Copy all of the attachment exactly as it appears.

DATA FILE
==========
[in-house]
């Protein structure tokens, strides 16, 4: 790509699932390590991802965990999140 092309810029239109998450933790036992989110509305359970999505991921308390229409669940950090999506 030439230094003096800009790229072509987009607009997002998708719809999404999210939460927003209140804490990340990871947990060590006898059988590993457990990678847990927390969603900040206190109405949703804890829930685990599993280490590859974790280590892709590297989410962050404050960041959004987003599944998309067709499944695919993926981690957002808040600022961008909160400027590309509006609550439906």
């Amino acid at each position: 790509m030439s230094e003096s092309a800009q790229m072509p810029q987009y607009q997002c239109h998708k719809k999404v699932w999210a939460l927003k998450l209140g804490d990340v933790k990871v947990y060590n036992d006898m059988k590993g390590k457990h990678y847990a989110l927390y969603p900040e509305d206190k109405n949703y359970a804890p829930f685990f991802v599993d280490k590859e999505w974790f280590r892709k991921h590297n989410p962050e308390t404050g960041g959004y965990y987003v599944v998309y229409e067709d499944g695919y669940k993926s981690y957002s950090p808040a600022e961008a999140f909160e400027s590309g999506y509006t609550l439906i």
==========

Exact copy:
[in-house]
């Protein structure tokens, strides 16, 4: 790509699932390590991802965990999140 092309810029239109998450933790036992989110509305359970999505991921308390229409669940950090999506 030439230094003096800009790229072509987009607009997002998708719809999404999210939460927003209140804490990340990871947990060590006898059988590993457990990678847990927390969603900040206190109405949703804890829930685990599993280490590859974790280590892709590297989410962050404050960041959004987003599944998309067709499944695919993926981690957002808040600022961008909160400027590309509006609550439906």
């Amino acid at each position: 790509m030439s230094e003096s092309a800009q790229m072509p810029q987009y607009q997002c239109h998708k719809k999404v699932w999210a939460l927003k998450l209140g804490d990340v933790k990871v947990y060590n036992d006898m059988k590993g390590k457990h990678y847990a989110l927390y969603p900040e509305d206190k109405n949703y359970a804890p829930f685990f991802v599993d280490k590859e999505w974790f280590r892709k991921h590297n989410p962050e308390t404050g960041g959004y965990y987003v599944v998309y229409e067709d499944g695919y669940k993926s981690y957002s950090p808040a600022e961008a999140f909160e400027s590309g999506y509006t609550l439906i």